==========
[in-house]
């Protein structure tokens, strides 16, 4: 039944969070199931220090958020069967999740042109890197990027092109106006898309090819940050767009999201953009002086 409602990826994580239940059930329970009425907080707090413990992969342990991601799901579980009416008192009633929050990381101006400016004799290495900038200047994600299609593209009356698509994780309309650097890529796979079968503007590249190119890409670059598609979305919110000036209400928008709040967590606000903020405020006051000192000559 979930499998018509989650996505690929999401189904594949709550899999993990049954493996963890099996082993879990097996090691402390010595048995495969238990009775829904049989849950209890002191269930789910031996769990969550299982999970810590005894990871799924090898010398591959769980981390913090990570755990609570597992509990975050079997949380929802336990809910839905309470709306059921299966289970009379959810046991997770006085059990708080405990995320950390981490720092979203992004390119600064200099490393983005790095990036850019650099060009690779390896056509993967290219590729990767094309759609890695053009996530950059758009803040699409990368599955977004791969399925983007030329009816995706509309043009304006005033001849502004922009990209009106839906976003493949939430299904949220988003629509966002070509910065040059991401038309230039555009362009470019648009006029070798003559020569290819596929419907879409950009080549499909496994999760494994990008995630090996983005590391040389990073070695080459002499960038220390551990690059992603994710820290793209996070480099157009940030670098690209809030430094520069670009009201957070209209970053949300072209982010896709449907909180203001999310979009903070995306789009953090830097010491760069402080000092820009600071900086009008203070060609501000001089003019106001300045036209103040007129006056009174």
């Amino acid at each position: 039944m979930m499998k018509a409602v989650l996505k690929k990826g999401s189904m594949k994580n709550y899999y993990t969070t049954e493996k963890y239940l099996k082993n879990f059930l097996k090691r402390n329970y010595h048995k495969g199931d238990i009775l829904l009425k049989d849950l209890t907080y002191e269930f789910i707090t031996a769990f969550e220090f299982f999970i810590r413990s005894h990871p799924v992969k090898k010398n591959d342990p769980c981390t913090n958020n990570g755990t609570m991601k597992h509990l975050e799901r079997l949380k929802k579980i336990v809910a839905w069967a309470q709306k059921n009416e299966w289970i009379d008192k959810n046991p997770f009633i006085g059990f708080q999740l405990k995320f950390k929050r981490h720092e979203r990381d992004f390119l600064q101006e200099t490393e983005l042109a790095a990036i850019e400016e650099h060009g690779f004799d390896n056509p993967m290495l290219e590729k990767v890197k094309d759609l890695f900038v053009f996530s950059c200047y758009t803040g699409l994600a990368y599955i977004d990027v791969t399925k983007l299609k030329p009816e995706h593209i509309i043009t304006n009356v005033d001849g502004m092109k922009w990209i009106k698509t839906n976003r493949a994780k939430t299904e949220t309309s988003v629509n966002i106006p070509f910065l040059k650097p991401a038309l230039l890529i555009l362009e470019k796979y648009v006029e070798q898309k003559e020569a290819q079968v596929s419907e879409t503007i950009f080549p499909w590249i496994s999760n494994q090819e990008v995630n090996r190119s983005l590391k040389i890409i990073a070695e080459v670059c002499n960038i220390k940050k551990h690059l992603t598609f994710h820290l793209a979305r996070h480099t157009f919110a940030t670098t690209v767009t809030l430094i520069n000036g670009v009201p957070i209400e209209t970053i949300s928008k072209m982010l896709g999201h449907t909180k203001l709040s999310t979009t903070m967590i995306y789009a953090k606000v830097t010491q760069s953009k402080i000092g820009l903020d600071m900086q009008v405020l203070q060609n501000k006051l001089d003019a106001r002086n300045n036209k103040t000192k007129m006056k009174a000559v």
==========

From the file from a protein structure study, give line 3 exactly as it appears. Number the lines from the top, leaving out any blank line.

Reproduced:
């Amino acid at each position: 039944m979930m499998k018509a409602v989650l996505k690929k990826g999401s189904m594949k994580n709550y899999y993990t969070t049954e493996k963890y239940l099996k082993n879990f059930l097996k090691r402390n329970y010595h048995k495969g199931d238990i009775l829904l009425k049989d849950l209890t907080y002191e269930f789910i707090t031996a769990f969550e220090f299982f999970i810590r413990s005894h990871p799924v992969k090898k010398n591959d342990p769980c981390t913090n958020n990570g755990t609570m991601k597992h509990l975050e799901r079997l949380k929802k579980i336990v809910a839905w069967a309470q709306k059921n009416e299966w289970i009379d008192k959810n046991p997770f009633i006085g059990f708080q999740l405990k995320f950390k929050r981490h720092e979203r990381d992004f390119l600064q101006e200099t490393e983005l042109a790095a990036i850019e400016e650099h060009g690779f004799d390896n056509p993967m290495l290219e590729k990767v890197k094309d759609l890695f900038v053009f996530s950059c200047y758009t803040g699409l994600a990368y599955i977004d990027v791969t399925k983007l299609k030329p009816e995706h593209i509309i043009t304006n009356v005033d001849g502004m092109k922009w990209i009106k698509t839906n976003r493949a994780k939430t299904e949220t309309s988003v629509n966002i106006p070509f910065l040059k650097p991401a038309l230039l890529i555009l362009e470019k796979y648009v006029e070798q898309k003559e020569a290819q079968v596929s419907e879409t503007i950009f080549p499909w590249i496994s999760n494994q090819e990008v995630n090996r190119s983005l590391k040389i890409i990073a070695e080459v670059c002499n960038i220390k940050k551990h690059l992603t598609f994710h820290l793209a979305r996070h480099t157009f919110a940030t670098t690209v767009t809030l430094i520069n000036g670009v009201p957070i209400e209209t970053i949300s928008k072209m982010l896709g999201h449907t909180k203001l709040s999310t979009t903070m967590i995306y789009a953090k606000v830097t010491q760069s953009k402080i000092g820009l903020d600071m900086q009008v405020l203070q060609n501000k006051l001089d003019a106001r002086n300045n036209k103040t000192k007129m006056k009174a000559v």